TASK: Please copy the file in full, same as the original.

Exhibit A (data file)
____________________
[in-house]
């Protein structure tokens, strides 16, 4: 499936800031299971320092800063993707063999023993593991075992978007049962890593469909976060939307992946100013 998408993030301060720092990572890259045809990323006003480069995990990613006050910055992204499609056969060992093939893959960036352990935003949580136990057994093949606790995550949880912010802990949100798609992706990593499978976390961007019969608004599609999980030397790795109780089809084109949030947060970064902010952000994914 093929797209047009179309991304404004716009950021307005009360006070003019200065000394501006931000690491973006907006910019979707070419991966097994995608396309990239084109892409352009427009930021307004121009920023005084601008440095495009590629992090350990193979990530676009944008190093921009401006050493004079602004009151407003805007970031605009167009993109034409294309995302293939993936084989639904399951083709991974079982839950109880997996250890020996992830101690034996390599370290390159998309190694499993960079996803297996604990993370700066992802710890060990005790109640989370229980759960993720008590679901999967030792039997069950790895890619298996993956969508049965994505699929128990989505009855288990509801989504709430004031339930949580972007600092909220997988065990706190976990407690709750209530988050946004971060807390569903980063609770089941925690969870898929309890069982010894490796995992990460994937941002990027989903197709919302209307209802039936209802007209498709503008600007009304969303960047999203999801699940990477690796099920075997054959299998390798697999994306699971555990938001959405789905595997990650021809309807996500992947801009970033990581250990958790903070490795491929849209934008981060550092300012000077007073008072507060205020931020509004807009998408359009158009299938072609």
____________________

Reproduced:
[in-house]
């Protein structure tokens, strides 16, 4: 499936800031299971320092800063993707063999023993593991075992978007049962890593469909976060939307992946100013 998408993030301060720092990572890259045809990323006003480069995990990613006050910055992204499609056969060992093939893959960036352990935003949580136990057994093949606790995550949880912010802990949100798609992706990593499978976390961007019969608004599609999980030397790795109780089809084109949030947060970064902010952000994914 093929797209047009179309991304404004716009950021307005009360006070003019200065000394501006931000690491973006907006910019979707070419991966097994995608396309990239084109892409352009427009930021307004121009920023005084601008440095495009590629992090350990193979990530676009944008190093921009401006050493004079602004009151407003805007970031605009167009993109034409294309995302293939993936084989639904399951083709991974079982839950109880997996250890020996992830101690034996390599370290390159998309190694499993960079996803297996604990993370700066992802710890060990005790109640989370229980759960993720008590679901999967030792039997069950790895890619298996993956969508049965994505699929128990989505009855288990509801989504709430004031339930949580972007600092909220997988065990706190976990407690709750209530988050946004971060807390569903980063609770089941925690969870898929309890069982010894490796995992990460994937941002990027989903197709919302209307209802039936209802007209498709503008600007009304969303960047999203999801699940990477690796099920075997054959299998390798697999994306699971555990938001959405789905595997990650021809309807996500992947801009970033990581250990958790903070490795491929849209934008981060550092300012000077007073008072507060205020931020509004807009998408359009158009299938072609």